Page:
The items on the list are nominally in order.  We start with getting dressed, and the list ends with putting on shoes and a coat.  The items in between can generally be done in any order (although please eat breakfast before you brush your teeth).  I like having it set up so that they have to use some judgement to determine what they want to do when.  It gives them some control over the process, which they like, while also teaching them about priorities.  If we’re running late, can we skip eating breakfast?  No.  Can we skip returning our library books this week?  Yes, but they you don’t get new ones.

I started out with a list that I thought was pretty thorough.  Silly me.  I purposely didn’t laminate them for a couple weeks of the trial to ensure I didn’t miss anything in our to do lists.  There was a lot I missed.  Little Miss eventually wrote in “put on socks” because though I consider that a part of getting dressed, she would habitually come downstairs without socks, having forgotten them.  I also added the need to clean up whatever they got out to make lunch and snack, as far too often I was left with a dirty counter filled with food that should be in the fridge.  I also realized I had to add flip flops to the specifics of getting the gymnastics bag ready, as Little Miss usually didn’t remember them otherwise.  And so on and so on.

After a week of fine tuning the lists and another week of ensuring they were adequate, I was ready to laminate.  And now?  They’re thrilled. Little Miss actually went to bed last night having crossed off several items on her to do list for today.  Why can’t she get her assignment notebook signed the night before?  Why can’t she get her TKD belt into her backpack or her library books ready to return?  They’re little things, but in the morning, they only add to the chaos.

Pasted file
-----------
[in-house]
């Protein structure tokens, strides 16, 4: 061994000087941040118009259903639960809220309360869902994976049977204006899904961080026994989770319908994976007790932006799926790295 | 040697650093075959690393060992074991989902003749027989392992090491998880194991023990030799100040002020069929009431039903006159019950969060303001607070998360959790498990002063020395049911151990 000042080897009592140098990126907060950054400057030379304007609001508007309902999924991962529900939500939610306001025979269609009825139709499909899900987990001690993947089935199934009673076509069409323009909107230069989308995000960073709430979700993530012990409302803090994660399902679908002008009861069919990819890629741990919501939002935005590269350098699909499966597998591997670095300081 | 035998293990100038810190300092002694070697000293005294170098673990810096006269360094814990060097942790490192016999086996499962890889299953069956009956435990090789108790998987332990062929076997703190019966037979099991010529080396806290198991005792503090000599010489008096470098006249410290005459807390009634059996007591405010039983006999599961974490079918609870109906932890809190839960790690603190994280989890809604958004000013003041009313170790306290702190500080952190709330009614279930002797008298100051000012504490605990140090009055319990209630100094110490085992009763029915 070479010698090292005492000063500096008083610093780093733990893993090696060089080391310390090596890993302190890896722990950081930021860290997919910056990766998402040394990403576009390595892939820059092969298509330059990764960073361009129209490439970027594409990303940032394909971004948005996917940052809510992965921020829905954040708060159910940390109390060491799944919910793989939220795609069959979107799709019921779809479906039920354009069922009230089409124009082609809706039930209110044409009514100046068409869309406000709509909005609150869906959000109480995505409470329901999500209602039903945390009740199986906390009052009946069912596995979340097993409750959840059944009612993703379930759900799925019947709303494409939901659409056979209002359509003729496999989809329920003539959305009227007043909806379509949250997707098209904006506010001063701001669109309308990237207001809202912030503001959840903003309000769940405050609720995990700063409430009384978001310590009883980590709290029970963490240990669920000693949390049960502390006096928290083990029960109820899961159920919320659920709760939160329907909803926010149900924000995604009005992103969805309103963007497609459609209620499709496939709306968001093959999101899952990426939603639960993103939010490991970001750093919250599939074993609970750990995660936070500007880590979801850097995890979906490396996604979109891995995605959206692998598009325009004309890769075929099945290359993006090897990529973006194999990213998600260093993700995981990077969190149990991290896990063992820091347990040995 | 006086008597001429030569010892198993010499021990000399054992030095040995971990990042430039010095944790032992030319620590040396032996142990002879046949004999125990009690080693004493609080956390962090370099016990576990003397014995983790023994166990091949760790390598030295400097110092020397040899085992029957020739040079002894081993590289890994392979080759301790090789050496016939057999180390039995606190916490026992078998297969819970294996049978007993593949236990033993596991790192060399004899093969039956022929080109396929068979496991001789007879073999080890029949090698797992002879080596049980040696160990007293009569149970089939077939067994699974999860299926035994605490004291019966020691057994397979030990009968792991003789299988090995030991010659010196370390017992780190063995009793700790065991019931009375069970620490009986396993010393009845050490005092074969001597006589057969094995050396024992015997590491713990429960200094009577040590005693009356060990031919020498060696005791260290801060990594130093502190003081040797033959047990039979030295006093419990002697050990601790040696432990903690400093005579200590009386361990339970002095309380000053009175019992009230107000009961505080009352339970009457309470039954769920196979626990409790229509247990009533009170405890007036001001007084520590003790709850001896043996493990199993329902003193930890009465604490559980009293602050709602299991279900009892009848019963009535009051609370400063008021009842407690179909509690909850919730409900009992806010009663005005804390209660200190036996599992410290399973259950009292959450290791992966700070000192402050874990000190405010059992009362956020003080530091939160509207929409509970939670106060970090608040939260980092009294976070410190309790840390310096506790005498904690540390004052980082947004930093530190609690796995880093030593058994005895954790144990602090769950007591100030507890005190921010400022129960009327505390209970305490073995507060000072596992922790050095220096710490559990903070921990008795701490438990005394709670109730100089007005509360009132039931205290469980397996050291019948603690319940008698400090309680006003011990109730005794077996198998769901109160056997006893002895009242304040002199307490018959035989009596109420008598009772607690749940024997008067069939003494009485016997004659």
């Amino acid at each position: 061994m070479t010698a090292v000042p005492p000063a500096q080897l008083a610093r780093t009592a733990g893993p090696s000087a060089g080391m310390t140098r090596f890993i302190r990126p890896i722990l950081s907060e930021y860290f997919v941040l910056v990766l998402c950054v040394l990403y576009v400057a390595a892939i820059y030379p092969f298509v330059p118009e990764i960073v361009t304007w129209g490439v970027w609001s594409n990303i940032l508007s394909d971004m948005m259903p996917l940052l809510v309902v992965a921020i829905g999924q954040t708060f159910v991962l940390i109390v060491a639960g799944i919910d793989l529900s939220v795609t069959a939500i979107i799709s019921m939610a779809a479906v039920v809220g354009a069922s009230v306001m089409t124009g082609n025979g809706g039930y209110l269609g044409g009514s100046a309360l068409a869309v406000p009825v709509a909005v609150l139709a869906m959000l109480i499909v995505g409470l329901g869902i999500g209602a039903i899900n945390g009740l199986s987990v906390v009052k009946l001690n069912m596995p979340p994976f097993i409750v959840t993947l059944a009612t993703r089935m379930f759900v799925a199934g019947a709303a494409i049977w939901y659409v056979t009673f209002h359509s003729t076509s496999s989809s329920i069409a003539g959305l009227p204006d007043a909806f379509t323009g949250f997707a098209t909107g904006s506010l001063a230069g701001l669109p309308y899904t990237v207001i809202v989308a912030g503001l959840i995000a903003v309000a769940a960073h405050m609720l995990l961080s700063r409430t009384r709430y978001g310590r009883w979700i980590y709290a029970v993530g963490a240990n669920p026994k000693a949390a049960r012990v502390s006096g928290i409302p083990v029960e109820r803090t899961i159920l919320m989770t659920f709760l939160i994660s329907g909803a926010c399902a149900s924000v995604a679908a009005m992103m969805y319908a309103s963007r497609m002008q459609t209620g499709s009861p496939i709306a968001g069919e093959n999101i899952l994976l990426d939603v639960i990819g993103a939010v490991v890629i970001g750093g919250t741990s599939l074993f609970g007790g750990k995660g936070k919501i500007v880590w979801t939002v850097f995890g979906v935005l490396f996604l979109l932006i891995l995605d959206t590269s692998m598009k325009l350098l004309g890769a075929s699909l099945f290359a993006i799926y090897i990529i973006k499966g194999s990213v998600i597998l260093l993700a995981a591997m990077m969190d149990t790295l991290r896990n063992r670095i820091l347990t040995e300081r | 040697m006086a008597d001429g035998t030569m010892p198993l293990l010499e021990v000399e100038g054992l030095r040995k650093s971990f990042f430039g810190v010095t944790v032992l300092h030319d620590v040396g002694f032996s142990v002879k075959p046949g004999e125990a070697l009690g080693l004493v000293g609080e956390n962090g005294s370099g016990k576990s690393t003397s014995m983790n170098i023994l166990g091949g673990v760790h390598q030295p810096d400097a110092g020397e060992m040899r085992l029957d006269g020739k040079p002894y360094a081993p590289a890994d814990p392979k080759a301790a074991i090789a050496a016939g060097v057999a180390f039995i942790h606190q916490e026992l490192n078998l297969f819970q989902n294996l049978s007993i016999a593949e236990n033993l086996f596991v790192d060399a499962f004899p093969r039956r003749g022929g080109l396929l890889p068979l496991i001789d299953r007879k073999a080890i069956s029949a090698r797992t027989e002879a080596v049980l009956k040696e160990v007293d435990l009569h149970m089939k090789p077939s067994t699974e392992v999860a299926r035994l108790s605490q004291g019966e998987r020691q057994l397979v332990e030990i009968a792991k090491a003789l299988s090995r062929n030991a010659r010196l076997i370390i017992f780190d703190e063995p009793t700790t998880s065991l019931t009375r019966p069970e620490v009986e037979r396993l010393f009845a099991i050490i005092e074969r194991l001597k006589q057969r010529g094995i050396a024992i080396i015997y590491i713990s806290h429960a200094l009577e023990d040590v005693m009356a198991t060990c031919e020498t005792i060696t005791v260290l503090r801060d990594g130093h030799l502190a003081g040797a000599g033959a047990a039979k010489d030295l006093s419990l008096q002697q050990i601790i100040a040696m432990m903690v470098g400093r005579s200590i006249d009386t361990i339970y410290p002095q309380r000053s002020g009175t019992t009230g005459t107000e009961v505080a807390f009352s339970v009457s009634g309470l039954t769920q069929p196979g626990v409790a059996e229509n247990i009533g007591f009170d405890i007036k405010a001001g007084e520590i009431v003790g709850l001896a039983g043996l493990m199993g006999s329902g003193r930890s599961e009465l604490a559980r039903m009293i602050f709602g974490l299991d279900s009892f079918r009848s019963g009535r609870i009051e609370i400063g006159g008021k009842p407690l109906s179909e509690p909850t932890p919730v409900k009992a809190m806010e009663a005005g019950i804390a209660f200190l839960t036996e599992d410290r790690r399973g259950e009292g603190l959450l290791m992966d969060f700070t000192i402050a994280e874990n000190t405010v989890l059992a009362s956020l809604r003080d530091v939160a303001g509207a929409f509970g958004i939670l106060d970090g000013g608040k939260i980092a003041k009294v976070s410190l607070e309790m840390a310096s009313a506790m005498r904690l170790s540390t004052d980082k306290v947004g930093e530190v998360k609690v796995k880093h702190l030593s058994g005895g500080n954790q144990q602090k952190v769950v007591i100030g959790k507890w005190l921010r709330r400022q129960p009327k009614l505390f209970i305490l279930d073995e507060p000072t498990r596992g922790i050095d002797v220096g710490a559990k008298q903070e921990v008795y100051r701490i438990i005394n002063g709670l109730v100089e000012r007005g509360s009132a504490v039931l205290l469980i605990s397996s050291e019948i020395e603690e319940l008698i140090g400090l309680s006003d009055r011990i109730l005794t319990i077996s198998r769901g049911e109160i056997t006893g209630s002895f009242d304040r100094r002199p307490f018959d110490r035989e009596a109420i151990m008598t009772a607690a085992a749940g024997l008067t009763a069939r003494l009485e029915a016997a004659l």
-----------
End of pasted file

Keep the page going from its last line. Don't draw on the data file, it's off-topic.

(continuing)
Once we finish the list for the day, they can easily see how much they accomplished and where they might need to focus more the next day.  That helps them prioritize, as well.  And for me, it’s simple to just erase the marks the wee ones have made and have the sheet ready to go for the next week.

Laminated sheets means you can erase and start over the next day with your list in place

And this way?  Well, she had almost a half hour with her Kindle before school this morning because she was on top of things.  I’d say that’s a win for everyone.  This system isn’t going anywhere anytime soon!

Little Miss had time to play Mine Craft on her Kindle because she finished her to do list

Your list will be different from my list because your child has different things that need to get done. You have different expectations and activities.  Work with it.  Play with it.  And then laminate it so you don’t have to keep recreating it.

Some of the things on our list include:

  • Change underwear
  • Get dressed
  • Put on socks
  • Put pjs away
  • Make bed
  • Clean room
  • Turn off all unused lights
  • Eat breakfast
  • Put away breakfast dishes
  • Brush teeth
  • Make sure bathroom is cleaned up
  • Brush hair
  • Check cat food and water
  • Clean litterbox
  • Shoes (and coat, if needed) on

Now if you’ll excuse me, I’m running the dishwasher right now.  I need to go add that item to the to do list before I forget!


  • Jackie

    What a great idea!! My girls are older and got the morning routine down pat but then again at 12, 14, and 11 it shouldn’t be to hard for them.

    My little guy who is 3… well that’s another story.

  • Emily

    Michelle, I love this idea especially for planners like myself. This is not only an awesome idea for kids, but adults as well! This would greatly help with daily to do’s, and task tracking. Thanks for sharing!

    • Michelle

      Thank you, Emily! I am obviously a bit of a planner myself. My days vary too much to use a laminated list like this, but I do a whiteboard of daily to dos instead for me. This has been a Godsend and makes everyone so much happier. I hope it works for you, too!